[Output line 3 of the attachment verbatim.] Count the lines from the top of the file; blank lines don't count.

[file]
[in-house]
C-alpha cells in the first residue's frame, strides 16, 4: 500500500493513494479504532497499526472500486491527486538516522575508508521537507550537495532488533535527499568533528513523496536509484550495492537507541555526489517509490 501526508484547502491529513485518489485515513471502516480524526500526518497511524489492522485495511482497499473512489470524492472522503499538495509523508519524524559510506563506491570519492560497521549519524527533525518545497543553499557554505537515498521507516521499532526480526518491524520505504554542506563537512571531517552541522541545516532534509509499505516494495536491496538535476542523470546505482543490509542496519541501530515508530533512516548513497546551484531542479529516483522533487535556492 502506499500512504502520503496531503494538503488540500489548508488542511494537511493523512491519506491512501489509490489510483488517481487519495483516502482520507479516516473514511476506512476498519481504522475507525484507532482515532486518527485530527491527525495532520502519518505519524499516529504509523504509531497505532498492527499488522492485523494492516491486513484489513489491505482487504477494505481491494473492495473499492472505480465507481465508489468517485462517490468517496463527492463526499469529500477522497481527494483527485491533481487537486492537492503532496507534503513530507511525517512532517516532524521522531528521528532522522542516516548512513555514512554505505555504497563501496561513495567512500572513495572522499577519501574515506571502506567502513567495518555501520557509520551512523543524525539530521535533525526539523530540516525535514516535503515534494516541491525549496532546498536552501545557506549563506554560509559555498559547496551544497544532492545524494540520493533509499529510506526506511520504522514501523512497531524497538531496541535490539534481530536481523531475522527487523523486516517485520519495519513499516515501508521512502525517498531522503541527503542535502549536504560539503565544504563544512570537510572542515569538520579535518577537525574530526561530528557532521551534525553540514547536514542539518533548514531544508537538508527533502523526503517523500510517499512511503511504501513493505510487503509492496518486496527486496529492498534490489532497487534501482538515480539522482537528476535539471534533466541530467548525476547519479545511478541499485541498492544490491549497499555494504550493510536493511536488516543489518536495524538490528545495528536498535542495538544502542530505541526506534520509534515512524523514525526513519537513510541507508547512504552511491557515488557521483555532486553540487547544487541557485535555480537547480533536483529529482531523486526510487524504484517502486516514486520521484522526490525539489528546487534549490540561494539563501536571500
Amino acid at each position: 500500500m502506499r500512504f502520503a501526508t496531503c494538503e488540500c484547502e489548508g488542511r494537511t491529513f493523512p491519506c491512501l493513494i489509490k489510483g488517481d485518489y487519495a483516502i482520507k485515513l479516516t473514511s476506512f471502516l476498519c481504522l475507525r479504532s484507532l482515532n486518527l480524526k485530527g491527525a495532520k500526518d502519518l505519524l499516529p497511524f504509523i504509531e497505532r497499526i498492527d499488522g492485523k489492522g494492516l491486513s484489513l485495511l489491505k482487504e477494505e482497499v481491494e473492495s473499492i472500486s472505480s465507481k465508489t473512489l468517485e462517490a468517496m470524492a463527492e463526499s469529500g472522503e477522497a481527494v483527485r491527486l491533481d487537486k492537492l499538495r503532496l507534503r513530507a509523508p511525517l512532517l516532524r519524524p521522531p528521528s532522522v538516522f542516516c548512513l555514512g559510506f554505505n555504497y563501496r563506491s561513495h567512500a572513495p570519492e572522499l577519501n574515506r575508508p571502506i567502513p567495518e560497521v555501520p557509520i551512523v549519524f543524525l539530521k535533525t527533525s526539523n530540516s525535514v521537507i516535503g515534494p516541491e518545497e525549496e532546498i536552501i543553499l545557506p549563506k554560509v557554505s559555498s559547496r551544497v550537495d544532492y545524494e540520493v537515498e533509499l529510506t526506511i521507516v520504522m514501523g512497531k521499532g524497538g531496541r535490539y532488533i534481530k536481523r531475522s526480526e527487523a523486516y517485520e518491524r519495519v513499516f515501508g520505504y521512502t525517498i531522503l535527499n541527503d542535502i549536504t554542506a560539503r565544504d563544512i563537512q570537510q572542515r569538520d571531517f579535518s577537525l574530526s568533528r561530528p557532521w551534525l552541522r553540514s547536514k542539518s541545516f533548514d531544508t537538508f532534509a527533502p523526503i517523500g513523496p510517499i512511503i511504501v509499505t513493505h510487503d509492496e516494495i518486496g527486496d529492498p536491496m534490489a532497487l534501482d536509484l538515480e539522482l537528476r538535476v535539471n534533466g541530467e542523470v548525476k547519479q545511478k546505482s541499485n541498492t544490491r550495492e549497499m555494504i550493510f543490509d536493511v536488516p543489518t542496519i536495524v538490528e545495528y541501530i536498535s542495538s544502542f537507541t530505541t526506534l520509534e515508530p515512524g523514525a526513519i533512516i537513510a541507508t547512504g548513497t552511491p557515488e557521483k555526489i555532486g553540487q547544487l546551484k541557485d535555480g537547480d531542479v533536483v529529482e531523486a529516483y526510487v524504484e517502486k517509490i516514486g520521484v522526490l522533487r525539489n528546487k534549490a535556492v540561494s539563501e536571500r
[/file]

Amino acid at each position: 500500500m502506499r500512504f502520503a501526508t496531503c494538503e488540500c484547502e489548508g488542511r494537511t491529513f493523512p491519506c491512501l493513494i489509490k489510483g488517481d485518489y487519495a483516502i482520507k485515513l479516516t473514511s476506512f471502516l476498519c481504522l475507525r479504532s484507532l482515532n486518527l480524526k485530527g491527525a495532520k500526518d502519518l505519524l499516529p497511524f504509523i504509531e497505532r497499526i498492527d499488522g492485523k489492522g494492516l491486513s484489513l485495511l489491505k482487504e477494505e482497499v481491494e473492495s473499492i472500486s472505480s465507481k465508489t473512489l468517485e462517490a468517496m470524492a463527492e463526499s469529500g472522503e477522497a481527494v483527485r491527486l491533481d487537486k492537492l499538495r503532496l507534503r513530507a509523508p511525517l512532517l516532524r519524524p521522531p528521528s532522522v538516522f542516516c548512513l555514512g559510506f554505505n555504497y563501496r563506491s561513495h567512500a572513495p570519492e572522499l577519501n574515506r575508508p571502506i567502513p567495518e560497521v555501520p557509520i551512523v549519524f543524525l539530521k535533525t527533525s526539523n530540516s525535514v521537507i516535503g515534494p516541491e518545497e525549496e532546498i536552501i543553499l545557506p549563506k554560509v557554505s559555498s559547496r551544497v550537495d544532492y545524494e540520493v537515498e533509499l529510506t526506511i521507516v520504522m514501523g512497531k521499532g524497538g531496541r535490539y532488533i534481530k536481523r531475522s526480526e527487523a523486516y517485520e518491524r519495519v513499516f515501508g520505504y521512502t525517498i531522503l535527499n541527503d542535502i549536504t554542506a560539503r565544504d563544512i563537512q570537510q572542515r569538520d571531517f579535518s577537525l574530526s568533528r561530528p557532521w551534525l552541522r553540514s547536514k542539518s541545516f533548514d531544508t537538508f532534509a527533502p523526503i517523500g513523496p510517499i512511503i511504501v509499505t513493505h510487503d509492496e516494495i518486496g527486496d529492498p536491496m534490489a532497487l534501482d536509484l538515480e539522482l537528476r538535476v535539471n534533466g541530467e542523470v548525476k547519479q545511478k546505482s541499485n541498492t544490491r550495492e549497499m555494504i550493510f543490509d536493511v536488516p543489518t542496519i536495524v538490528e545495528y541501530i536498535s542495538s544502542f537507541t530505541t526506534l520509534e515508530p515512524g523514525a526513519i533512516i537513510a541507508t547512504g548513497t552511491p557515488e557521483k555526489i555532486g553540487q547544487l546551484k541557485d535555480g537547480d531542479v533536483v529529482e531523486a529516483y526510487v524504484e517502486k517509490i516514486g520521484v522526490l522533487r525539489n528546487k534549490a535556492v540561494s539563501e536571500r